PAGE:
Campaigners prepare for a return to battle

HERE we go again! It’s less than five years since the threatened closure of maternity services at the DGH united Eastbourne residents in a way few other issues have done before or since.

The town was filled with Save the DGH posters and banners, and tens of thousands signed a petition against proposals to ditch the obstetric department at either the DGH or the Conquest in Hastings.

Politicians of all persuasions publicly declared their opposition to controversial money-saving cuts and the Herald was inundated with messages of support for the Save the DGH Campaign.

A respected and popular obstetric surgeon resigned in protest and said the closure of surgical maternity services at the DGH would result in the deaths of pregnant women.

Thousands took to the streets to show their disgust at the plans to slash services at the much-loved hospital.

On a memorable September Saturday in 2006 an estimated 5,000 people marched from The Avenue to Kings Drive to protest against the hugely unpopular proposals.

Campaigners, politicians and medical experts were joined by the Bishop of Lewes, and gave rousing speeches in defence of the hospital, questioning the wisdom and the motives of the swingeing cuts.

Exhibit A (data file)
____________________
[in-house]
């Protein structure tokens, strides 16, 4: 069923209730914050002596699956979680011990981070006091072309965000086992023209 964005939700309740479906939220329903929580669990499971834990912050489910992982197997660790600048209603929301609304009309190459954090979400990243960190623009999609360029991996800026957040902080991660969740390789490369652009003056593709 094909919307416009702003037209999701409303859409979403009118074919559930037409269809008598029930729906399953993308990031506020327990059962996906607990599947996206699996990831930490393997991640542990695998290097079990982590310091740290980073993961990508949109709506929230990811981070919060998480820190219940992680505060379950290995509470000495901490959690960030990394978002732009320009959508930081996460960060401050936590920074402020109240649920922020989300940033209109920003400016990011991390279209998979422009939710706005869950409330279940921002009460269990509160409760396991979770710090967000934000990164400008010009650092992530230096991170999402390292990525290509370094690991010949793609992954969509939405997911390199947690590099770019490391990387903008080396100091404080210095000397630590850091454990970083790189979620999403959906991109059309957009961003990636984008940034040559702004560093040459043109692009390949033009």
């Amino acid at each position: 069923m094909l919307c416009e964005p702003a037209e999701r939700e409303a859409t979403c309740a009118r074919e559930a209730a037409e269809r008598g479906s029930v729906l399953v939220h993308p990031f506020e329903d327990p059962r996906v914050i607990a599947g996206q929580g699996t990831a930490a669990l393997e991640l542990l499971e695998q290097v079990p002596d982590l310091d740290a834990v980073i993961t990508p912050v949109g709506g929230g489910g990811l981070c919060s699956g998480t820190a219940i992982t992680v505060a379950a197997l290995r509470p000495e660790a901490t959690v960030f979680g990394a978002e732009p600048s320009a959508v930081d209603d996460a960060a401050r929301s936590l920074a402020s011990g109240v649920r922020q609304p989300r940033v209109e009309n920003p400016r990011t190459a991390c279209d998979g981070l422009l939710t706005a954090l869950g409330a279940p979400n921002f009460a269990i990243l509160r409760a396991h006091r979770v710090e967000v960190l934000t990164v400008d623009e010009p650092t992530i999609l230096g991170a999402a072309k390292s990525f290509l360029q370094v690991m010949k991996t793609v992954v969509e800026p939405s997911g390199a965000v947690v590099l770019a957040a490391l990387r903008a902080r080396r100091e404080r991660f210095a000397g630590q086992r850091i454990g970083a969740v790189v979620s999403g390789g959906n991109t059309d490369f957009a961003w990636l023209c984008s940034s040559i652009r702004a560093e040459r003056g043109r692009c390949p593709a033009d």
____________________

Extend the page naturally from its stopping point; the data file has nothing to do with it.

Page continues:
More marches followed and petitions piled up but despite the massive public outcry the NHS managers seemed determined to push through the closure plans and gave little consideration to alternatives.

The campaign continued unabashed and lead campaigner Liz Walke literally put her money where her mouth was and put her house on the line to underwrite a possible Judicial Review.

Fortunately, this wasn’t necessary, because an independent panel of experts questioned the safety of the closure plan, and their recommendations were supported by the then Secretary of State for Health Alan Johnson.

The rest was history. And that’s how it should remain. If reports are true and the hated closure plan has been exhumed, its architects will again have to deal with an army of campaigners ready to kick it back into the grave.